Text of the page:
In terms of the Heinrich Triangle, what it means is that there is a very particular and specific class of at-risk behaviors that contribute to process safety events. These are represented as various polygons floating in the overall pool of at-risk behaviors in Figure 3. If we simply reduce the overall pool of at-risk behaviors then there is no guarantee that process safety events will also reduce as a result. One could easily imagine a situation where you can reduce the base of the triangle without affecting the polygons at all. Hence if you intend to reduce the likelihood of process safety disasters in your company, you need to reduce the size of the polygons or eliminate the polygons altogether.

There is No Such Thing as a ‘Small Fire’
Traditionally, we have reported refinery fires by using severity scales calling some fires as minor or small while others major or significant. For example, fires with direct damage of less than USD 1000 were labeled as ‘Non-reportable fires’ and those above USD 1000 as ‘Reportable Fires’. Even the recently issued American Petroleum Institute’s recommended practice (API RP754) categorises fires in Tier 1 and Tier 2 Process Safety Events, depending upon damage cost. In the refining business, we need to get away from that mindset. We need to etch it onto our hearts and brains that there is no such thing as a small fire. The Chevron Richmond Refinery fire did not result in any significant injury to any plant personnel, yet the public outcry would have us believe otherwise. Every fire in a refinery, no matter how ‘small’ it is, must be properly investigated at the highest level, preferably personally by the CEO or the Managing Director or the Director of operations. The entire workforce, including all contractors, need to fully appreciate that in the context of refinery operations there is no such thing as a small fire.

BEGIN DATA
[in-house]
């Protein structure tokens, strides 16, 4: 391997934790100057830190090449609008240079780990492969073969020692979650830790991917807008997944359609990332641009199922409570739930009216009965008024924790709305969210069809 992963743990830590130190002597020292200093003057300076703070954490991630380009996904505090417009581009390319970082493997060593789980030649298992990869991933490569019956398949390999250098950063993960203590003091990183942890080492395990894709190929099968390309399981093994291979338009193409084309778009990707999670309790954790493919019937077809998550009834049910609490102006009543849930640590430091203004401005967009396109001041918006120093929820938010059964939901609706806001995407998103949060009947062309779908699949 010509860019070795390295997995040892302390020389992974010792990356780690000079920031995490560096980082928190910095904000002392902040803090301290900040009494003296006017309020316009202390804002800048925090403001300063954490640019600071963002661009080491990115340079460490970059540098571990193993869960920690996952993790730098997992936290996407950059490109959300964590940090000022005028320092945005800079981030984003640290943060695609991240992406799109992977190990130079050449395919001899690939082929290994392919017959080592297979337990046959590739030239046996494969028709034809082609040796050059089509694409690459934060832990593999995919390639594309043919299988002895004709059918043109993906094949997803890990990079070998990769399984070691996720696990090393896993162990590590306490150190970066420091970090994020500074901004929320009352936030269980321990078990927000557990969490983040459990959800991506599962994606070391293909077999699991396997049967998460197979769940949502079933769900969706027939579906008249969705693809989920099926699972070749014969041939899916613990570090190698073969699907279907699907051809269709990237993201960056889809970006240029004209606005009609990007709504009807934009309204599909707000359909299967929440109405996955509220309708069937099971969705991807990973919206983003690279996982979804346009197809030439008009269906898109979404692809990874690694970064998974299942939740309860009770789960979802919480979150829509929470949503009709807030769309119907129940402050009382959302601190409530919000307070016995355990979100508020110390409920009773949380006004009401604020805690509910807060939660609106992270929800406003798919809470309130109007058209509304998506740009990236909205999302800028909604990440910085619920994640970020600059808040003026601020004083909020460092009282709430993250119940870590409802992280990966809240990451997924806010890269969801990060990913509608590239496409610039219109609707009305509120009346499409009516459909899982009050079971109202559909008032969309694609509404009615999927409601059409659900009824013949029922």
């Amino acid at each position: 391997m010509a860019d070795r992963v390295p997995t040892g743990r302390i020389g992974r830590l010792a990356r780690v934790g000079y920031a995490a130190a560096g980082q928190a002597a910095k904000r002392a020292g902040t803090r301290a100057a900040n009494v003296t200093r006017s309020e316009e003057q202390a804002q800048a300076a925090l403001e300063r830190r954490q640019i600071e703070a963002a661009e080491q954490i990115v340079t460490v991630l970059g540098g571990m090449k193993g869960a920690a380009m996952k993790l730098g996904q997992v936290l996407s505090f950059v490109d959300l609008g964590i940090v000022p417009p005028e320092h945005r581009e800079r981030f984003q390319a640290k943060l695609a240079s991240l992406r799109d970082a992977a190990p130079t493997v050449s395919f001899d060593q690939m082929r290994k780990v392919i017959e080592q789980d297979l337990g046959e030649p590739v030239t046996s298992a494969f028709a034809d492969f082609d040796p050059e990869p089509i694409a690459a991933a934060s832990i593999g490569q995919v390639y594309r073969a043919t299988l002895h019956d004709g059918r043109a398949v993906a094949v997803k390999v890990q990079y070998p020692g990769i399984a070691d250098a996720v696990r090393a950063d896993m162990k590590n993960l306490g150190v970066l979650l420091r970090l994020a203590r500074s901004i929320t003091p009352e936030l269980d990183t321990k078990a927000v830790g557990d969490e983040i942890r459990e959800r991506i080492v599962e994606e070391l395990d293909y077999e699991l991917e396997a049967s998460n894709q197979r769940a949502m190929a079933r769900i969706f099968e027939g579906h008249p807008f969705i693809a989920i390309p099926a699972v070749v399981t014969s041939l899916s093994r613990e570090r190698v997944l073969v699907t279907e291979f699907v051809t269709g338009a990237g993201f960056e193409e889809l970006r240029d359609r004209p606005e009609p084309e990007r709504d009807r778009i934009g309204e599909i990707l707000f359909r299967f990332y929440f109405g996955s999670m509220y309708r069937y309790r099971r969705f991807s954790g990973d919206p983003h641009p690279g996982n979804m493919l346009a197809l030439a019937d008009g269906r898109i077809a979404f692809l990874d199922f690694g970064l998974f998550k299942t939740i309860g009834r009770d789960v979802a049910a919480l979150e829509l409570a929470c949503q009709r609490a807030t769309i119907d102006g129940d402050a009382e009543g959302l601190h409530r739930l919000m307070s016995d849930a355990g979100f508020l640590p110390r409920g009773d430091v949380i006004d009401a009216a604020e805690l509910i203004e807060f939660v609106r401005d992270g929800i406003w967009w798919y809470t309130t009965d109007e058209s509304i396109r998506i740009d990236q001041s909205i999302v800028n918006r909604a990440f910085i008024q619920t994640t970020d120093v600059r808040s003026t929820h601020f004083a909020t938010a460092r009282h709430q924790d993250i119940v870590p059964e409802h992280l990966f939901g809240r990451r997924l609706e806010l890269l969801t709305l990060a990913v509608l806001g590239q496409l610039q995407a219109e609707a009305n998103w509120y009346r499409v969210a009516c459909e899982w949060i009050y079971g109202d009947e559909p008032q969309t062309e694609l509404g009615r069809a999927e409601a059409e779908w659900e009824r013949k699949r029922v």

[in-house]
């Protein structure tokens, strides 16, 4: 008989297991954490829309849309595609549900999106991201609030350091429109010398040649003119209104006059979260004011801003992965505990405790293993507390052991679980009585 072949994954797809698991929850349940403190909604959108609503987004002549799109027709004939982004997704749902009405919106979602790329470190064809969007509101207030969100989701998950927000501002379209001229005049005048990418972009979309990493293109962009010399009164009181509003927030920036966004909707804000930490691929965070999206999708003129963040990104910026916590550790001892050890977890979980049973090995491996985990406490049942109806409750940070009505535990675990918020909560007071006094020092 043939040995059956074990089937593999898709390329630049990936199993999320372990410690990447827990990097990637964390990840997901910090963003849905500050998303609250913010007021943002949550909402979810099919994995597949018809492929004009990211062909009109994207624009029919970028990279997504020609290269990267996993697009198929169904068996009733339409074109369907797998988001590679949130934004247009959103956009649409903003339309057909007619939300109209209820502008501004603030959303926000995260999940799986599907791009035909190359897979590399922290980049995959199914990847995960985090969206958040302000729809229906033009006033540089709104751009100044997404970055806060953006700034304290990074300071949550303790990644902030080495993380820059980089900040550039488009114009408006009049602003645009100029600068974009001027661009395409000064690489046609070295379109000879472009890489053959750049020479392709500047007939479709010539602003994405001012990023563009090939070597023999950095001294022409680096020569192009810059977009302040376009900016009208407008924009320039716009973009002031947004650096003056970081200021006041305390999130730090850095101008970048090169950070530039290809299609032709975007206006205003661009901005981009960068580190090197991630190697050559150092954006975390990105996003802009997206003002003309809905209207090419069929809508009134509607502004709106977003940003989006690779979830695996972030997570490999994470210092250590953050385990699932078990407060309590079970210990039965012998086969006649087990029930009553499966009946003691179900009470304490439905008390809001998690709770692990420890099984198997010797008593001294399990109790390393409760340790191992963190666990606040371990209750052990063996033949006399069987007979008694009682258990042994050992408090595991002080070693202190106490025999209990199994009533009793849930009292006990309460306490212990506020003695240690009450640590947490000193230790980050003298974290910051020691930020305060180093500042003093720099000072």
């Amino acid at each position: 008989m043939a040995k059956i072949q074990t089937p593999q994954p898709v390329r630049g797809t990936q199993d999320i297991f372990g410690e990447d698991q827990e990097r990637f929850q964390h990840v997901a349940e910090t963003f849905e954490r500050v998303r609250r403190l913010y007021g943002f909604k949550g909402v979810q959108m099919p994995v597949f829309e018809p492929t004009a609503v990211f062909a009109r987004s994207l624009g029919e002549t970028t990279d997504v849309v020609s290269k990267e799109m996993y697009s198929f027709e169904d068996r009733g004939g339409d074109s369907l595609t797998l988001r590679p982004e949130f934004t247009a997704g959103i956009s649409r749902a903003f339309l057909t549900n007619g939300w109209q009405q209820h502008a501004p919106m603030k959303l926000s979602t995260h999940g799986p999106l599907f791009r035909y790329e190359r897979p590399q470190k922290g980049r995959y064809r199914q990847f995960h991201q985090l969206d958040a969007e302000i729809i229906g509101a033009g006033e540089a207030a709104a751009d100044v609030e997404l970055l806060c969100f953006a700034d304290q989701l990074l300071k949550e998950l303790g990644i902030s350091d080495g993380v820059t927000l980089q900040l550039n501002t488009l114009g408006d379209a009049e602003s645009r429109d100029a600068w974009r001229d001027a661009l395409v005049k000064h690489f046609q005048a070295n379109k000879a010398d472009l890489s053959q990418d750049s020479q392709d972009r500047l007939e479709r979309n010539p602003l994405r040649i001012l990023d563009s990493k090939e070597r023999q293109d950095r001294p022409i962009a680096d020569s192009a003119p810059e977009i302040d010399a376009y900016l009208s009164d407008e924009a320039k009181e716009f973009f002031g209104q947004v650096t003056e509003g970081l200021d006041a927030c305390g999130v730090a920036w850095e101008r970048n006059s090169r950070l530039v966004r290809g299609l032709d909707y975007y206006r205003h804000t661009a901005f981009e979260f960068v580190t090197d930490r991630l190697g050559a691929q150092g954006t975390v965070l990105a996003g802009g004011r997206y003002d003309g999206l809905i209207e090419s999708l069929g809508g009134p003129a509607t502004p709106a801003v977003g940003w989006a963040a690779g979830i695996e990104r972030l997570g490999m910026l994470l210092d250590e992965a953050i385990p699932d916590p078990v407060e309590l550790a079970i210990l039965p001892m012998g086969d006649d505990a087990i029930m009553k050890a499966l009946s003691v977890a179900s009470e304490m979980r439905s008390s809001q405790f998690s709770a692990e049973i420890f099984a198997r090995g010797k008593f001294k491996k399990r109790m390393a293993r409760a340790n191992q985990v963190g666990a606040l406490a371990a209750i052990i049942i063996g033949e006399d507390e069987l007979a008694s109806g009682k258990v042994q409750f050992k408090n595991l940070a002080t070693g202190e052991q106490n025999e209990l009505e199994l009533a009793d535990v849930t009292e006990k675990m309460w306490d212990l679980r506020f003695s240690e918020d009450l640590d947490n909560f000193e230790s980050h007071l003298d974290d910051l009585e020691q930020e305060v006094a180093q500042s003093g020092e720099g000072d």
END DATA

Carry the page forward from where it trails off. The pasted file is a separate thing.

Knowledge-based PSM (Process Safety Management)